Zanu PF Supporters Disrupt Land Commission Bill Meeting

By Kenneth Matimaire

Mutare, August 05, 2016 – HORDES of Zanu PF supporters disrupted a public meeting on the proposed Land Commission Bill when they repeatedly heckled those who contributed opposing views in Mutare on Thursday.

The meeting was one of the many such gatherings convened by parliament’s lands committee to gauge the views of ordinary Zimbabweans on the proposed law.

Over 200 residents from the border city attended the meeting which was held at Beit Hall in Dangamvura high density suburb.

During the meeting, Mount Darwin senator and committee chair Damian Mumvuri was called to make repeated interventions after the youths hurled insults at those who proffered different views.

At some point, Mumvuri looked overwhelmed by Zanu PF supporters who continuously made it difficult for others citizens to air their opinions.

“Let’s get things clear hear, we don’t want people who command from the floor. We need order,” Mumvuri kept telling the hecklers who also queried why the MPs had allowed the meeting to proceed without first singing the national anthem.

However, the parliamentary committee successfully blocked Zanu PF youths who attempted to attend the non-partisan meeting clad in party regalia and the chanting of Zanu PF slogans.

It had to take the intervention of some top politicians based in the city to find alternative clothing to their followers who had attempted to enter the venue while wearing party regalia.

Meanwhile, Mutare residents rejected the issuing of title deeds and the setting up of a land commission through the proposed law insisting this could be a government ploy to repossess their farms.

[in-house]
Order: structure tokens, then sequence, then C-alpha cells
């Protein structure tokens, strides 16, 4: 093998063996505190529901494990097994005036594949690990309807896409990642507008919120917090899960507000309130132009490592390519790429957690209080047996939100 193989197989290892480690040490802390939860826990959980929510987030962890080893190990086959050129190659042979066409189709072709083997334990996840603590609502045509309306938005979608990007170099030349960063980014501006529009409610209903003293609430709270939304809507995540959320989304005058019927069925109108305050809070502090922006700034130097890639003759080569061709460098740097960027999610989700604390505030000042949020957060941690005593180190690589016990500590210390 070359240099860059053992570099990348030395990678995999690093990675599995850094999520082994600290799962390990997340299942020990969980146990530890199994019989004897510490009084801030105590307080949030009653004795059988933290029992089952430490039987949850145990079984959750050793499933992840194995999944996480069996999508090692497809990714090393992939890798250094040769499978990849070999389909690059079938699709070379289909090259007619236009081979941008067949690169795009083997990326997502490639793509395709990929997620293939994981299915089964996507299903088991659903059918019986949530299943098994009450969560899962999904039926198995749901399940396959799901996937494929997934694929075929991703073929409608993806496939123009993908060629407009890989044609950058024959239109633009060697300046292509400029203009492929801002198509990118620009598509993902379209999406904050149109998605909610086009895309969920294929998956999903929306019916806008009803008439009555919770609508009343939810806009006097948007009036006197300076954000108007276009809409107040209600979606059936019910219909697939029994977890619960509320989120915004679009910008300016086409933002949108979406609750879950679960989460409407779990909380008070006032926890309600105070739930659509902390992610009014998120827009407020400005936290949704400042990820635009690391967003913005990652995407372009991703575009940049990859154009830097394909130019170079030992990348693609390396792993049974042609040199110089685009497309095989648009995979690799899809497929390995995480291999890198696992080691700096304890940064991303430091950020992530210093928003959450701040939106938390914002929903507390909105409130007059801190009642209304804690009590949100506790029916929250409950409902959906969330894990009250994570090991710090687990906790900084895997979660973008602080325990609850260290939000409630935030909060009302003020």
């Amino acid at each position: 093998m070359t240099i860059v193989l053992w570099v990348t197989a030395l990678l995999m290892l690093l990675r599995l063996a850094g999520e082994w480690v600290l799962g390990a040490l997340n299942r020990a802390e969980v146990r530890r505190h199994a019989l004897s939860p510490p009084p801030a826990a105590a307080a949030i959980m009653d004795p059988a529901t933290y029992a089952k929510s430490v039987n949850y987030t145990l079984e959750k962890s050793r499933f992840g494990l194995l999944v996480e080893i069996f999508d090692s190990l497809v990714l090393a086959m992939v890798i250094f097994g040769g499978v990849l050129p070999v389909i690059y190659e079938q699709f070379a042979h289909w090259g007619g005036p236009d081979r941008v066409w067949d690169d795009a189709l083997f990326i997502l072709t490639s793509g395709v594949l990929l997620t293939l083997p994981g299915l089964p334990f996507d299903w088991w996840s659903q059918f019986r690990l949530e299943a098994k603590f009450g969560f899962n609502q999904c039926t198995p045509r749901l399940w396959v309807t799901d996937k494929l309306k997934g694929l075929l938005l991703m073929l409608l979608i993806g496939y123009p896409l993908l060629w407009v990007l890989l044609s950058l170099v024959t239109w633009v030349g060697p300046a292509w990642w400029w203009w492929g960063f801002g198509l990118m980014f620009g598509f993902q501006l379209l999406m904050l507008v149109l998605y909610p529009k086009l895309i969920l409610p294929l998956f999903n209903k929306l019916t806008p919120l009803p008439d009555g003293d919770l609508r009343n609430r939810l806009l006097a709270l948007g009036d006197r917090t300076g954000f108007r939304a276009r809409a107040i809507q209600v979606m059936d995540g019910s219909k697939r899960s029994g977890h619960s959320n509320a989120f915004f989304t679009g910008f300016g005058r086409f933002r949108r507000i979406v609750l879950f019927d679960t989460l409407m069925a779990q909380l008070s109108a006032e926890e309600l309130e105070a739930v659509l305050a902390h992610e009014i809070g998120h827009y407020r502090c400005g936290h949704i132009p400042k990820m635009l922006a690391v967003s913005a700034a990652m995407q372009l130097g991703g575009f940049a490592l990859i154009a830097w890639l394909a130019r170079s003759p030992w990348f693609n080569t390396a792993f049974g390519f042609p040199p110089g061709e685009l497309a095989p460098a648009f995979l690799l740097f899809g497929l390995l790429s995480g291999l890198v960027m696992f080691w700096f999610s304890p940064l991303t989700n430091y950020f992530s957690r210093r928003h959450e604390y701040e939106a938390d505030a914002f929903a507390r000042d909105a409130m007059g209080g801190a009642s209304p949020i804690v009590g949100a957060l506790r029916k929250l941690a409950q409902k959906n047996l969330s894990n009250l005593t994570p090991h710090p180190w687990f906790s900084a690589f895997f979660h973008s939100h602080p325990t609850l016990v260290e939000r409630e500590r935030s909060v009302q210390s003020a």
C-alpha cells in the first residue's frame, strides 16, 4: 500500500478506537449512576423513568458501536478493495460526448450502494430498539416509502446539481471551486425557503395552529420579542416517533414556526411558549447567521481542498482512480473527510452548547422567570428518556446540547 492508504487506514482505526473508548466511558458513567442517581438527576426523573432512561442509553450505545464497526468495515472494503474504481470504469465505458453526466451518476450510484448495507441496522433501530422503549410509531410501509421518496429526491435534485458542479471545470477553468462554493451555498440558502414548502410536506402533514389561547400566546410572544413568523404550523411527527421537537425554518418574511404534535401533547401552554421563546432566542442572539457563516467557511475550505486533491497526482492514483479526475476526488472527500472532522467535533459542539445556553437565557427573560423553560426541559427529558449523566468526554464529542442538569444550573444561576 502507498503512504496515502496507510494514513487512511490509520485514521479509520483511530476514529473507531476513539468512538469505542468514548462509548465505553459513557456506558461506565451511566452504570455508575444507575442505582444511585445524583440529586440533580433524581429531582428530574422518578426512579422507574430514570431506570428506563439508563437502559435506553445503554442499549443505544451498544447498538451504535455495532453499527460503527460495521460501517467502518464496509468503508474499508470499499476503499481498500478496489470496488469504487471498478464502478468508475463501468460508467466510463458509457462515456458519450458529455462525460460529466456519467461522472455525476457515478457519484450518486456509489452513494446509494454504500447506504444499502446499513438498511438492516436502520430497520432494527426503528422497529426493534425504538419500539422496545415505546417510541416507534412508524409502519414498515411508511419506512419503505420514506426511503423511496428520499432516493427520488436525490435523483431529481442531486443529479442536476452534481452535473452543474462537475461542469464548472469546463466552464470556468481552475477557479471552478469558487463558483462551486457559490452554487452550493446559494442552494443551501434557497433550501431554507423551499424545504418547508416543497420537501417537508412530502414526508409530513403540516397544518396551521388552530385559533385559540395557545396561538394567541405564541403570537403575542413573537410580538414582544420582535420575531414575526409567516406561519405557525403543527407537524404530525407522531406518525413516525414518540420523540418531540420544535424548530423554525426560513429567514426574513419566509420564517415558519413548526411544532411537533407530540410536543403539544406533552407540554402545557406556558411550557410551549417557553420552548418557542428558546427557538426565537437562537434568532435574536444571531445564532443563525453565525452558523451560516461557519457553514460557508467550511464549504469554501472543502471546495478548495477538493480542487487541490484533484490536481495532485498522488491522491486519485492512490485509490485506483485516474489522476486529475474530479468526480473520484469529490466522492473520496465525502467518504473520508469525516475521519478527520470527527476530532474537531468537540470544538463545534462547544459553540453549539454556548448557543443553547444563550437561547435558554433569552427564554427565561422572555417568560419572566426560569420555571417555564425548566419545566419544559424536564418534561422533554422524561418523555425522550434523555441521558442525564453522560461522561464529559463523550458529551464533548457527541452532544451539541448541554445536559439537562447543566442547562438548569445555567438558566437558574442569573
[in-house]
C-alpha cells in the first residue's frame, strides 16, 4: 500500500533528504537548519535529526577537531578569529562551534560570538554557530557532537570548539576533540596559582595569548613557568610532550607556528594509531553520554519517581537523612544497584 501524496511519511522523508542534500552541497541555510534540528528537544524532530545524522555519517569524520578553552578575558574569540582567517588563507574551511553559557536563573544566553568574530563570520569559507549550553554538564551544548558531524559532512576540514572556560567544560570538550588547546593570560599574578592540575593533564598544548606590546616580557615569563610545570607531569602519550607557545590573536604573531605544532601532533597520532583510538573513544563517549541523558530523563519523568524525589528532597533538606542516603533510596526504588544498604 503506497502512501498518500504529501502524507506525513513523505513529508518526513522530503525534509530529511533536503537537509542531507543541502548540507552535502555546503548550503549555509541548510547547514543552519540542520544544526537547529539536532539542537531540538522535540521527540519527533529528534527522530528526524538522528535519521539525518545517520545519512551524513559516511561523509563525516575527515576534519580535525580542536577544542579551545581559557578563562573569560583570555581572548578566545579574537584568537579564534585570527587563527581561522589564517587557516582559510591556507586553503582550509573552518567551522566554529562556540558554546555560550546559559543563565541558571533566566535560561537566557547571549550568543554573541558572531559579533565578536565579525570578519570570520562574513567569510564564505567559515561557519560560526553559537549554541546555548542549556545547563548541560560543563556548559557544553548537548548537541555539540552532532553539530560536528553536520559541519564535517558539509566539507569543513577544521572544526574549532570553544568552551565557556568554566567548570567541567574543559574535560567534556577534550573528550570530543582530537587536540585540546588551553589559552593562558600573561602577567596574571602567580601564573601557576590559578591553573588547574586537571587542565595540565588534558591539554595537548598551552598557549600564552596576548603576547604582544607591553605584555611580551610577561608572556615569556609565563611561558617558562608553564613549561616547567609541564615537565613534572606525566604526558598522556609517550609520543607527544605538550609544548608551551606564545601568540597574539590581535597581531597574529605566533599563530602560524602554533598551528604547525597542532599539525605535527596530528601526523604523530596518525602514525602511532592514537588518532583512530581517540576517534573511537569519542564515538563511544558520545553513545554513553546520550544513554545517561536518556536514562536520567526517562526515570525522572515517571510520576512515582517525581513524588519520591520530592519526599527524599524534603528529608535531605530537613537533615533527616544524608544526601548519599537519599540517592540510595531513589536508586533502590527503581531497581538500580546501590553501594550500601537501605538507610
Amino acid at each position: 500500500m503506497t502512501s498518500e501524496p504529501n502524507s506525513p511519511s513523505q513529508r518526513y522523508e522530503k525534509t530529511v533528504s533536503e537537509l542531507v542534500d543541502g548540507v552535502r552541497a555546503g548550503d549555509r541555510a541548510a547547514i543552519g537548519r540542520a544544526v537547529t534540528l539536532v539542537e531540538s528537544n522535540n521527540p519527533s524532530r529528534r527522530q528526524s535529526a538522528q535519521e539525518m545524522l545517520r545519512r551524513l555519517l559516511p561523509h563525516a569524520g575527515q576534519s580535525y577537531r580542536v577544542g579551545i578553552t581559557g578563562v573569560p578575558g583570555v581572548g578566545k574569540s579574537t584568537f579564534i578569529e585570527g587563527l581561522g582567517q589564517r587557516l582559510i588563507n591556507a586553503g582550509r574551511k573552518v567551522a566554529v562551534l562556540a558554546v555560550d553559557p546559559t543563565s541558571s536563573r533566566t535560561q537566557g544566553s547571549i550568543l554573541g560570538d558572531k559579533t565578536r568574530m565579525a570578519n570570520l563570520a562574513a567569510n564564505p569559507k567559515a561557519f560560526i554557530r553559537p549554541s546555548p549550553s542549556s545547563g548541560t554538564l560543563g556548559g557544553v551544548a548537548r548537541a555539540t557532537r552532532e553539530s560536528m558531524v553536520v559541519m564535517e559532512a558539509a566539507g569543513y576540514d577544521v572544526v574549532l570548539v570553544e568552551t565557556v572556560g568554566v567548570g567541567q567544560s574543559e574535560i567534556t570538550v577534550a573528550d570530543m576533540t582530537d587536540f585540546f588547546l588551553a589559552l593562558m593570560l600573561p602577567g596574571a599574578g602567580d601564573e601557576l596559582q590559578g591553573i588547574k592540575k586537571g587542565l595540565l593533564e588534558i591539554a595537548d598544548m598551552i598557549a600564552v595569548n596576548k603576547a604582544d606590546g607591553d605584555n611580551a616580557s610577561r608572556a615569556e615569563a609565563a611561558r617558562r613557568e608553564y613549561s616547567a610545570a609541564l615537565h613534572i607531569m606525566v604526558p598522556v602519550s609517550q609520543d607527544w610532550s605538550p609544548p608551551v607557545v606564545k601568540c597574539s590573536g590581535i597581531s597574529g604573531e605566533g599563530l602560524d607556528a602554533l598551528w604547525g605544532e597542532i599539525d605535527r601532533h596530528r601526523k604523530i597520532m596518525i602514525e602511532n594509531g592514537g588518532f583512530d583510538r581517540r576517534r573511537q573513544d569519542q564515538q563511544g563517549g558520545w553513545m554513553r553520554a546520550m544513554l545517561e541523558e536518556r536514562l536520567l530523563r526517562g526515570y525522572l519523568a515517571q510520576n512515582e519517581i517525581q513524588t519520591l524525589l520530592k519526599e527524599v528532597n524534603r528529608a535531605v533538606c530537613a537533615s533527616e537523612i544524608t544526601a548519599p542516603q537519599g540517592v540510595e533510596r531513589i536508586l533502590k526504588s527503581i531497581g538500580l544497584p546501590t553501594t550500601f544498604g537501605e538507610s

“I don’t want it, Manicaland doesn’t want it. We totally reject the commission, what is their business? To take back our farms?

“No, we don’t need it. The same goes for title deeds; it’s meant to allow people to sell farms back to whites,” said Josephine Dube.

However, Mamvura had to clarify that the commission was lawfully provided for in the Constitution, following consultations from the very same public, hence rejecting it will be unconstitutional.

The Land Commission is provided for in the Constitution under Section 296. It stipulates the setting up of a Commission that will be stirred by a minimum of two and maximum of nine commissioners that will be appointed by the President.


The commission will be tasked to carry out land audits and fair distribution of farms while the implementation of the Bill will repeal the Agricultural land Settlement Act, Land Acquisition Act and Land Act.